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Lee Edward Colston II is difficult to neatly define, and that’s by design. A former prison guard and MMA fighter who graduated from Juilliard’s inaugural acting MFA program in 2016, Colston has since pivoted to being an actor, writer, director and teacher. Now his play The First Deep Breath, a family drama set in Philadelphia that explores grief and the winding path toward healing, is making its West Coast debut Feb. 1 at the Geffen Playhouse.
The inspiration for the play — a drama about a Baptist pastor and his family — was a true story he read about: A family in Philadelphia, some 12 years ago, was plagued by tragedy during the holidays when a firearm the son had purchased for his father as a gift accidentally went off, killing the son. “At the time, I started asking questions like, ‘What creates the conditions for something like that to occur?’ ” Colston says. “My journey with this piece [which premiered in Chicago in 2019] is if you cannot foster empathy for people who look like you, for people who come from the same house you come from and who are literally sharing your DNA, how are you going to build empathy with people who don’t look like you, who don’t come from your community? I feel like the family unit is the foundation of our politics.”
For the Black, queer playwright, the production marks a return to the theater. Colston — who also performs in The First Deep Breath — is a co-producer on Ryan Murphy’s upcoming American Sports Story: Gladiator and in the process of developing a series with The Handmaid’s Tale producer Warren Littlefield. He previously wrote on FX’s Fargo (THR named his episode, “East/West,” one of the top TV episodes of 2020). “Because COVID separated us and segregated us, I’m just now starting to find my way back into the American theater,” he says. “L.A. seems like the perfect place to find my footing in this new world. I’m more interested in the connectivity that the play is offering than anything else, really. It’s just creating the space for human beings to share stories with each other.”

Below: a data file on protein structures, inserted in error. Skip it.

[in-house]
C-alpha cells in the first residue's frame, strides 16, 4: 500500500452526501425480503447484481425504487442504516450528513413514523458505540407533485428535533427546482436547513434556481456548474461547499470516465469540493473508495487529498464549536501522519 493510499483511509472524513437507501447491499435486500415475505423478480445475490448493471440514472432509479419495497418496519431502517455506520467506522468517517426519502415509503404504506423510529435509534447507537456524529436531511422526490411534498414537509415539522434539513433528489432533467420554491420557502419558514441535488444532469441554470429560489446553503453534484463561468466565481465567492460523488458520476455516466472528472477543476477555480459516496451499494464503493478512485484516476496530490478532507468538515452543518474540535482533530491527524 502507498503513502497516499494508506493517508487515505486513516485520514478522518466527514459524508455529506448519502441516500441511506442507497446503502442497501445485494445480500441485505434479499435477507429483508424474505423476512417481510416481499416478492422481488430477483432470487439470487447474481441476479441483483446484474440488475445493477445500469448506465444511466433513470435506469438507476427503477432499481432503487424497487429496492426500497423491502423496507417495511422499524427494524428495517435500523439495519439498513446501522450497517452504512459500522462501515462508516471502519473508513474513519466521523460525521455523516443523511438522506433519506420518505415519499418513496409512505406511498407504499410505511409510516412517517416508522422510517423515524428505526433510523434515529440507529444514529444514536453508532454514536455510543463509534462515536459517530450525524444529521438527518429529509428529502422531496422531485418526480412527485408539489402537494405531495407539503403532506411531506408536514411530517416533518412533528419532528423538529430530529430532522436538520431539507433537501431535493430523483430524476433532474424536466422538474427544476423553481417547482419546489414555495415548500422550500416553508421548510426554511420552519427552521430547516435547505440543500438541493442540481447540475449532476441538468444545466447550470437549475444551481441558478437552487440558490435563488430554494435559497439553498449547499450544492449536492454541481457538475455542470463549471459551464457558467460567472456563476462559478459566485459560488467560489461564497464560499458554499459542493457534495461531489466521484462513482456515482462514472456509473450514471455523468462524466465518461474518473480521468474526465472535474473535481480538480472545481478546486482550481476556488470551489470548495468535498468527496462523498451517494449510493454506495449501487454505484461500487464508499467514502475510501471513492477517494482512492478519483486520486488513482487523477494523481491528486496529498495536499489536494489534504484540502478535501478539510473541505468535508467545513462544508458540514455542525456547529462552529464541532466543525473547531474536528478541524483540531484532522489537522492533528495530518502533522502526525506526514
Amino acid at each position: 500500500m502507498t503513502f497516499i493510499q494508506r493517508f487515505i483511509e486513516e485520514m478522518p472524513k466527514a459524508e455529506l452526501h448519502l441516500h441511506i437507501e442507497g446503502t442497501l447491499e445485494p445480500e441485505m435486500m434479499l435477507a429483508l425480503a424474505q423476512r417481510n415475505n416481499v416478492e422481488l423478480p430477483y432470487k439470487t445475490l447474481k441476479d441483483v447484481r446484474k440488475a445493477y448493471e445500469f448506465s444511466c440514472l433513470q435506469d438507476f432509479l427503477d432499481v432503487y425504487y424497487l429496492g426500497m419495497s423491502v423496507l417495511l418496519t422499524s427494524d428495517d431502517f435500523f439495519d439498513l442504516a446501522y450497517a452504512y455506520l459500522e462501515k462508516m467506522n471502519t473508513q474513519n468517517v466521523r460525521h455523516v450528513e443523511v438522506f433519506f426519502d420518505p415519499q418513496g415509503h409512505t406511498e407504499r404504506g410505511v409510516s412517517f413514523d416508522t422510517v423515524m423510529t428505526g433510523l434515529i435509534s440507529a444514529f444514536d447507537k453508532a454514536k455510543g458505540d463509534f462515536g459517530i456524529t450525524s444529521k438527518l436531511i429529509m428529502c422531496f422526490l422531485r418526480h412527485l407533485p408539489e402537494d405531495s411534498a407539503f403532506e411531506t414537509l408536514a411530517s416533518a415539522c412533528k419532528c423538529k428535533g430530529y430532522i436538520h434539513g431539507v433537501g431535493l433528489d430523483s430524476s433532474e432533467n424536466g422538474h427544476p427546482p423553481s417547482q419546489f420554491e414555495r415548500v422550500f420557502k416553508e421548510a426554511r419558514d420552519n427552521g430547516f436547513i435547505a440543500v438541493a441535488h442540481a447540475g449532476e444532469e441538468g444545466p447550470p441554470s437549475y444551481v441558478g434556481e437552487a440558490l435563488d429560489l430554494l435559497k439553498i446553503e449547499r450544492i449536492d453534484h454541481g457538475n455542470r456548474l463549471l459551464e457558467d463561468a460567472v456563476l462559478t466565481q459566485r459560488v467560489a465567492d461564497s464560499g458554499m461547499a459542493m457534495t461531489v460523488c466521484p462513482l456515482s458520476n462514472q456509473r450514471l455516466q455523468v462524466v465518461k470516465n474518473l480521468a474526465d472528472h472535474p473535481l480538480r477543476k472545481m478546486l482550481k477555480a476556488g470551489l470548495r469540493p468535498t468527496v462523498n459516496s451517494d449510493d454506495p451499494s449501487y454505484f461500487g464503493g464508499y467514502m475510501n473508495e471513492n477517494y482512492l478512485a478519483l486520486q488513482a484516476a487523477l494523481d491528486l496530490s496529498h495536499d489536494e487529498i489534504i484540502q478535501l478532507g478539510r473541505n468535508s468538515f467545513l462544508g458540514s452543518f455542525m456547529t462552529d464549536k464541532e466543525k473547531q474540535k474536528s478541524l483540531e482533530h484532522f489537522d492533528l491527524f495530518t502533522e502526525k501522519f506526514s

Colston, who grew up in North Philadelphia, had his first theater experience in high school when a teacher took him to see For colored girls who have considered suicide / when the rainbow is enuf. The then-17-year-old, enraptured by the play, told his parents that day, “I’m going to be an artist.” He wrote his first play, Solitary, a few years later, inspired by his time working in a prison in Philadelphia and by the men he met there.
“I approach storytelling through the lens of an actor, but it also just so happens to be through the lens of someone who’s able to wear multiple hats,” says Colston. “At the end of the day, the spine that connects all of these things is story. And if you understand story, you can unlock the world — not even just in an artistic sense, but as human beings.
“One of the significant motivating factors for me and my work is that I prioritize creating art that amplifies, edifies and examines the magic and mess of Black people,” he continues, “but what I find is that the deeper that I go into that, the more universal the stories become. Because when you zero in on the specific, the universal blooms.”
This story first appeared in the Jan. 27 issue of The Hollywood Reporter magazine. Click here to subscribe.
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